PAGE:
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Because the health effects of climate change are likely to be significant and far-reaching, a key component of climate change adaptation will be our public health infrastructure. Perhaps counter-intuitively, recent emphasis in public health law on preparedness for extraordinary events may be to the detriment of our ability to cope with the health impacts of climate change. While existing emergency preparedness law will necessarily be an important backdrop for health-focused climate change adaptation efforts (especially with regard to natural disasters and infectious disease outbreaks), the focus on emergency preparedness in recent years does not necessarily situate us well for handling the substantial, but slowly emerging, intensification of more routine health threats that we expect to see as an impact of climate change. This paper examines the likely demands of climate change on public health infrastructure, law, and policy and argues that the adaptation response to climate change has the potential to improve public health infrastructure in ways that will better position us to handle routine needs as they intensify and to move public health law and policy toward an approach that emphasizes “resilience” rather than “preparedness.”

Three case studies are used to illustrate the current public health law and policy response to the types of health threats that we are likely to see in the U.S. as a consequence of climate change: (1) the incompatibility of the strategic national stockpile of pharmaceutical and medical supplies with the needs of disaster victims following Hurricane Katrina; (2) privacy-based barriers to public health surveillance programs seeking to track trends in pediatric asthma; and (3) conflicts over the use of pesticides for vector control to fight West Nile Virus in the United States. Upon delving more deeply into these three examples, a picture emerges of the ways in which climate change weighs in on some of the key concerns of public health and public health law. Because the health threats associated with climate change are likely to exacerbate underlying health disparities (in that they are particularly concerning for vulnerable subpopulations such as the poor, city-dwellers, the elderly, and those who suffer from chronic health conditions), climate change adaptation will raise issues of health equity and put pressure on the traditional divide between public and private responsibility for health. Because the health impacts of climate change are predominantly local in nature but are likely to overwhelm local resources, climate change adaptation will require us to revisit jurisdictional issues regarding the funding and control of health programs to emphasize adequate support for community-based responses. Responding to severe health threats that are not immediately urgent, will require new ways of thinking about the balance between individual rights and community needs that go beyond reliance on the concept of a public health “emergency” to override more deliberative processes. Finally, because some measures that might be used to adapt to the impacts of climate change will pose potential risks of their own, adaptation planning will raise the challenge of informing public choices about risk in the context of complex risk-risk trade-offs. I argue that, taken together, these considerations have the potential to move public health law toward a new approach that emphasizes “resilience” rather than “preparedness.” This approach would be deliberative, equity-driven, and community-based, and would seek to balance respect for lay values with correction of facts regarding the various risks involved.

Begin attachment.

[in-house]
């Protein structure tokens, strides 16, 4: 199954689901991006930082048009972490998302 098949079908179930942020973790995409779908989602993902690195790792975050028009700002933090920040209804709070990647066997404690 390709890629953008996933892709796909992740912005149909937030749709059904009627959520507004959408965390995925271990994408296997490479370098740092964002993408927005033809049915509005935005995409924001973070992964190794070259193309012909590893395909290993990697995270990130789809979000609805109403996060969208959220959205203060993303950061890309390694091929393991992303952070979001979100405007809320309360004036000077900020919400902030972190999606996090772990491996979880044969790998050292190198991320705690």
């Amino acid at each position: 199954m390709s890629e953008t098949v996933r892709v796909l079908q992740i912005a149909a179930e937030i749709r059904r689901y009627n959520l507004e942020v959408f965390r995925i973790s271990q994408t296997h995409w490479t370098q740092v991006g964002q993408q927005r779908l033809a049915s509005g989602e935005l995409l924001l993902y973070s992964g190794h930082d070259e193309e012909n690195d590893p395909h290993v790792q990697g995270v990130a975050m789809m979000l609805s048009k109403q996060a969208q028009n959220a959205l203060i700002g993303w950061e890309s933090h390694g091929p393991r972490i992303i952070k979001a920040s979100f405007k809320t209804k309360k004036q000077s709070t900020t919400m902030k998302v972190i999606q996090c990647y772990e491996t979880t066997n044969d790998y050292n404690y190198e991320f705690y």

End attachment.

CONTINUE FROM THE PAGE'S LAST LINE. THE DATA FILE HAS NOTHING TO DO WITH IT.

Publication Citation

15 Widener L. Rev. 483-519 (2010)